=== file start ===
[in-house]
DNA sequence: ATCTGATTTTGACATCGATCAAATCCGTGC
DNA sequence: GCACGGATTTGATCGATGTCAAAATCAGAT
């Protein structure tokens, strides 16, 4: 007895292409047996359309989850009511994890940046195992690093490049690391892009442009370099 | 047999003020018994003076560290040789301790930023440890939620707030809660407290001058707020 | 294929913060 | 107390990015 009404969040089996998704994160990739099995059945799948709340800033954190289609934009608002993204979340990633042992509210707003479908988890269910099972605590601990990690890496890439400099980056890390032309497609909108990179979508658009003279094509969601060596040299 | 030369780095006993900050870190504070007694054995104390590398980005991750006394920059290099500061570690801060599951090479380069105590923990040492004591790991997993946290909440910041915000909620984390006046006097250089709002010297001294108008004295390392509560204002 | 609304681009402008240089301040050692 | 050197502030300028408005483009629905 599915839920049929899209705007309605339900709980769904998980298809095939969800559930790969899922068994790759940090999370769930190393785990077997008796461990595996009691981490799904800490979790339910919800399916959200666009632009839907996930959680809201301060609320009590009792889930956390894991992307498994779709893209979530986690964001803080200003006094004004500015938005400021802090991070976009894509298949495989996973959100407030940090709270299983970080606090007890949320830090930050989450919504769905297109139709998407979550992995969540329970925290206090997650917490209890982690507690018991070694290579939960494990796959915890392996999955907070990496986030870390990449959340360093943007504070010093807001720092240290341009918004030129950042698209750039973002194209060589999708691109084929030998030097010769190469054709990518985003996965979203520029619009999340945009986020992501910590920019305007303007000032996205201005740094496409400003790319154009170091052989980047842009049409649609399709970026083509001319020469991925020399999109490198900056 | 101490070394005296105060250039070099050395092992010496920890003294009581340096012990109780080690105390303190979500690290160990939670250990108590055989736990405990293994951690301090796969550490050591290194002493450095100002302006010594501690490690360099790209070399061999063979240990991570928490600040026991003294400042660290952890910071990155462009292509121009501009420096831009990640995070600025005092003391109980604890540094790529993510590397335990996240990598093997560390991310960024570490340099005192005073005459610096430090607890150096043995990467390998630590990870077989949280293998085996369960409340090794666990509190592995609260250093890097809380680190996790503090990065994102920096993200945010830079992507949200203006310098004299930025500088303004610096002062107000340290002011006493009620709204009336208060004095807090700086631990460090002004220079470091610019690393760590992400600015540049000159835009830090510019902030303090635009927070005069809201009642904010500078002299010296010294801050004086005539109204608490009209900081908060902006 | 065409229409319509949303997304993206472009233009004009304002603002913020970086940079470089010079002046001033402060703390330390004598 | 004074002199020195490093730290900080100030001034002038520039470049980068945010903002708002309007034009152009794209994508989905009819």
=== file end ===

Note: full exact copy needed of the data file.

[in-house]
DNA sequence: ATCTGATTTTGACATCGATCAAATCCGTGC
DNA sequence: GCACGGATTTGATCGATGTCAAAATCAGAT
């Protein structure tokens, strides 16, 4: 007895292409047996359309989850009511994890940046195992690093490049690391892009442009370099 | 047999003020018994003076560290040789301790930023440890939620707030809660407290001058707020 | 294929913060 | 107390990015 009404969040089996998704994160990739099995059945799948709340800033954190289609934009608002993204979340990633042992509210707003479908988890269910099972605590601990990690890496890439400099980056890390032309497609909108990179979508658009003279094509969601060596040299 | 030369780095006993900050870190504070007694054995104390590398980005991750006394920059290099500061570690801060599951090479380069105590923990040492004591790991997993946290909440910041915000909620984390006046006097250089709002010297001294108008004295390392509560204002 | 609304681009402008240089301040050692 | 050197502030300028408005483009629905 599915839920049929899209705007309605339900709980769904998980298809095939969800559930790969899922068994790759940090999370769930190393785990077997008796461990595996009691981490799904800490979790339910919800399916959200666009632009839907996930959680809201301060609320009590009792889930956390894991992307498994779709893209979530986690964001803080200003006094004004500015938005400021802090991070976009894509298949495989996973959100407030940090709270299983970080606090007890949320830090930050989450919504769905297109139709998407979550992995969540329970925290206090997650917490209890982690507690018991070694290579939960494990796959915890392996999955907070990496986030870390990449959340360093943007504070010093807001720092240290341009918004030129950042698209750039973002194209060589999708691109084929030998030097010769190469054709990518985003996965979203520029619009999340945009986020992501910590920019305007303007000032996205201005740094496409400003790319154009170091052989980047842009049409649609399709970026083509001319020469991925020399999109490198900056 | 101490070394005296105060250039070099050395092992010496920890003294009581340096012990109780080690105390303190979500690290160990939670250990108590055989736990405990293994951690301090796969550490050591290194002493450095100002302006010594501690490690360099790209070399061999063979240990991570928490600040026991003294400042660290952890910071990155462009292509121009501009420096831009990640995070600025005092003391109980604890540094790529993510590397335990996240990598093997560390991310960024570490340099005192005073005459610096430090607890150096043995990467390998630590990870077989949280293998085996369960409340090794666990509190592995609260250093890097809380680190996790503090990065994102920096993200945010830079992507949200203006310098004299930025500088303004610096002062107000340290002011006493009620709204009336208060004095807090700086631990460090002004220079470091610019690393760590992400600015540049000159835009830090510019902030303090635009927070005069809201009642904010500078002299010296010294801050004086005539109204608490009209900081908060902006 | 065409229409319509949303997304993206472009233009004009304002603002913020970086940079470089010079002046001033402060703390330390004598 | 004074002199020195490093730290900080100030001034002038520039470049980068945010903002708002309007034009152009794209994508989905009819």